Tagged in: stefanos tsitsipas

Novak Djokovic ends Russian qualifier Aslan Karatsev’s golden run

Novak Djokovic had a perfect record in Australian Open semifinals, and he was playing almost flawless tennis to protect it.

It didn’t matter that across the net was Aslan Karatsev, a 114th-ranked, 27-year-old Russian who had come through qualifying to make his debut in a Grand Slam tournament after nine failed attempts.

Djokovic made only one unforced error in more than 50 minutes.

It was tight for the first seven games — before Djokovic reeled off eight consecutive points to win the first set — and again when Karatsev went on an all-or-nothing roll late in the second set.

Sensing a shift in support for the underdog — there was a vocal crowd at Rod Laver Arena after a five-day span when fans were barred during a local COVID-19 outbreak — Djokovic moved up a gear and finished off his opponent 6-3, 6-4, 6-2.

He’s now 9-0 in semifinals at the season-opening major, and one victory from a ninth Australian title.

“The more I win, the better I feel coming back,” the top-ranked Djokovic said. “The love affair continues.”

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Djokovic, 33, will have a day off Friday when No. 4 Daniil Medvedev and No. 5 Stefanos Tsitsipas, who is coming off a five-set victory over Rafael Nadal, meet in the other semifinal. Djokovic said he’d have a rest and get the popcorn ready to watch and see who he gets to face in Sunday’s final.

Given his past success in Melbourne, Djokovic should feel confident going into another championship match.

He already owns a record eight Australian titles, and he’s aiming for an 18th major title, which would reduce the gap to Roger Federer and Nadal, who share the men’s record at 20.

Djokovic also is aiming to be only the second man to attain nine or more titles at one of the four Grand Slams. Nadal has 13 at Roland Garros. Djokovic, in Australia, and Federer, with eight at Wimbledon, currently share second place.

“Recovery is the priority right now,” Djokovic said. “I’ve had enough match play, enough practice.

“Right now it’s just gathering all the necessary energy for the most important match of the Australian Open.”

Djokovic has been bothered by an abdominal muscle problem since the third round. He initially stated it was a tear, but has since refused to talk about the details until after the tournament.

After his victory over Karatsev, he said it’s “the best as I’ve felt the entire tournament.” “I felt great. I could swing through the ball. No pain. Best match so far,” Djokovic said. “It came at the right time. I’m thrilled to feel this way.”

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Rafael Nadal outlasts Stefanos Tsitsipas to make ATP Finals semifinals

Rafael Nadal advanced to the semifinals at the ATP Finals for the first time in five years and knocked out the defending champion in the process, defeating Stefanos Tsitsipas 6-4, 4-6, 6-2 Thursday at the O2 Arena.

It is the sixth time in 10 appearances that Nadal has reached the semifinals of the season-ending tournament, which is the biggest title he has yet to win in his illustrious career.

Tsitsipas won it on his first try last year but exited after a second loss of the group stage, done in by a shaky serve in the third set, during which he was broken three times.

Earlier, the already eliminated Andrey Rublev beat US Open champion Dominic Thiem 6-2, 7-5 in a contest that had little real consequence for either player. Thiem was assured of winning the group after defeating Tsitsipas and Nadal in the first two rounds.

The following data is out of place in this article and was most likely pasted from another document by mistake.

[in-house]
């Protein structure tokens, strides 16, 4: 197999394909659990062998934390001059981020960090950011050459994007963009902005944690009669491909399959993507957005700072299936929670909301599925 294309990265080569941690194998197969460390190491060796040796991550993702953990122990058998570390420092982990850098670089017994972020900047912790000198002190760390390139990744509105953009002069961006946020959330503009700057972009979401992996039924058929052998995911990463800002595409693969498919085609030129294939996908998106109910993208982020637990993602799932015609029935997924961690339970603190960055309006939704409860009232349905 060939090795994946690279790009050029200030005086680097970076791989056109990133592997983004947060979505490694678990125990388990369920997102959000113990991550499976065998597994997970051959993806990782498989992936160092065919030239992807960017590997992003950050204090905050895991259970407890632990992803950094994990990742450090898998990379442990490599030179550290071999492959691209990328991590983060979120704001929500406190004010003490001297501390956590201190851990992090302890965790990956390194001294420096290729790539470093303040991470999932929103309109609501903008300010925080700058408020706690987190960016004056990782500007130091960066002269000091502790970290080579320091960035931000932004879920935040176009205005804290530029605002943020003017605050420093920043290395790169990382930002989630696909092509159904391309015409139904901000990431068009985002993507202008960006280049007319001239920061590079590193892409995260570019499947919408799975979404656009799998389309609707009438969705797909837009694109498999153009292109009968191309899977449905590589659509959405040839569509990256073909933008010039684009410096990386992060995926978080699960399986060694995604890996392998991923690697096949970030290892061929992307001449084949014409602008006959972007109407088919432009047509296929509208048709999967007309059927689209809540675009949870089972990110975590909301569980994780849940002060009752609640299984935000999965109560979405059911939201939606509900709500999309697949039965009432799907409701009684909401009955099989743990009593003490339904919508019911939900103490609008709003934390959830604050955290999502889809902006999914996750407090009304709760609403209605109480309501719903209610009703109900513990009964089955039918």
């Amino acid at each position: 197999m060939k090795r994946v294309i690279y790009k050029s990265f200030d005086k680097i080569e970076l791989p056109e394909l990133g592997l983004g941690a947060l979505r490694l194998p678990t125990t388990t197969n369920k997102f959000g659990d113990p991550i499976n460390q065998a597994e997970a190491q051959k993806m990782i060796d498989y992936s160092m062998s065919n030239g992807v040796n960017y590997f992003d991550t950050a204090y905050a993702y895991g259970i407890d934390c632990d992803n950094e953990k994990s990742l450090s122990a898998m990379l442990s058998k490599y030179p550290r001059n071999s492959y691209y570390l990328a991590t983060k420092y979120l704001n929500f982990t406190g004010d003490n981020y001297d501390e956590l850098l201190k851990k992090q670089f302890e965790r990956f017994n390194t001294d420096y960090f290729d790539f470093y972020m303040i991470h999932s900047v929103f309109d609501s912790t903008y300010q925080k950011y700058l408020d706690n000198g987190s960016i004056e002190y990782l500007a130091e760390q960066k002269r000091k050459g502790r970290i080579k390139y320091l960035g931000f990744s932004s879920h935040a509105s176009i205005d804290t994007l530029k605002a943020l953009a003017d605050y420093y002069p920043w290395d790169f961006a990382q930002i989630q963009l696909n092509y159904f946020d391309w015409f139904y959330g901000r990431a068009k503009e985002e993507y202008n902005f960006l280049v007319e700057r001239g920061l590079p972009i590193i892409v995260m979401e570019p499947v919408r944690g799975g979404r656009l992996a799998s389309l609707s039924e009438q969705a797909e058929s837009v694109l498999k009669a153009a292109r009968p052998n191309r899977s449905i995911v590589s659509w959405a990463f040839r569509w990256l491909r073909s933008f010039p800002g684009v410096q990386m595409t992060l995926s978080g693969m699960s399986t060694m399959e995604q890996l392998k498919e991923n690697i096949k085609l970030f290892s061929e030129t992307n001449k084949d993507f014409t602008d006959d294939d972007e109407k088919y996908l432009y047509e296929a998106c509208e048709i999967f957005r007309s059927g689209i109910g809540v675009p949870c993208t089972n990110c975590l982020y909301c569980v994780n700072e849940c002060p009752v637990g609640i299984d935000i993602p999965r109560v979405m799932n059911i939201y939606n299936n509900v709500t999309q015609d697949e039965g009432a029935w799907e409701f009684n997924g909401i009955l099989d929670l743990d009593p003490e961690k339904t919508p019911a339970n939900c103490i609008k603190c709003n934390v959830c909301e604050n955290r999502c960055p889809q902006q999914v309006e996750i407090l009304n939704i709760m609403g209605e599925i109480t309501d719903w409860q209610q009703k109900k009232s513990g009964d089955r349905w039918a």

Nadal never looked threatened on his serve versus Tsitsipas until the final game of the second set, when he double-faulted to hand the Greek player a way back into the match. “I think I was winning my serves quite comfortably until that moment,” Nadal said. “After that, everything changed.”

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Suddenly, neither player could hold serve as the third set started with three consecutive breaks, with Nadal taking a 2-1 lead. The Spaniard finally held and broke again for a 5-2 lead before clinching the victory on his second match point.

Nadal, who improved to 6-1 versus Tsitsipas, will play Daniil Medvedev in the semifinals on Saturday. Thiem will face the winner between Novak Djokovic and Alexander Zverev on Friday.

The early match between Thiem and Rublev was delayed after the lights went out unexpectedly at the O2 Arena.

Thiem was short of energy, too, when play eventually began.

“It was difficult to keep that amazing intensity like I had in the first two matches,” Thiem said. “I wanted to win the match, 100 percent, but the first two matches were pretty tough, pretty long.

“So with the fact I was already qualified, in the back on my mind it was difficult to keep the intensity alive.”

Rublev played like someone with nothing to lose, overwhelming Thiem with his serve and fierce groundstrokes to take the Austrian’s first two service games and clinch the first set in less than 26 minutes. He dropped only three points on serve and had no unforced errors in that set.

The second set was much closer, though Rublev was on top and serving at 4-3 when he lost eight consecutive points to get back on serve.

Rublev regrouped, broke Thiem after a long next game featuring some intense rallies, then served out the match for his first victory in his debut at the season-ending tournament.

“It was not easy for Dommy,” said Rublev, who has won five events on the tour this year in a breakthrough season. “I think he [was] focused on the semis. I wish him good luck — he deserves to be where he is and he deserves to win the title.”

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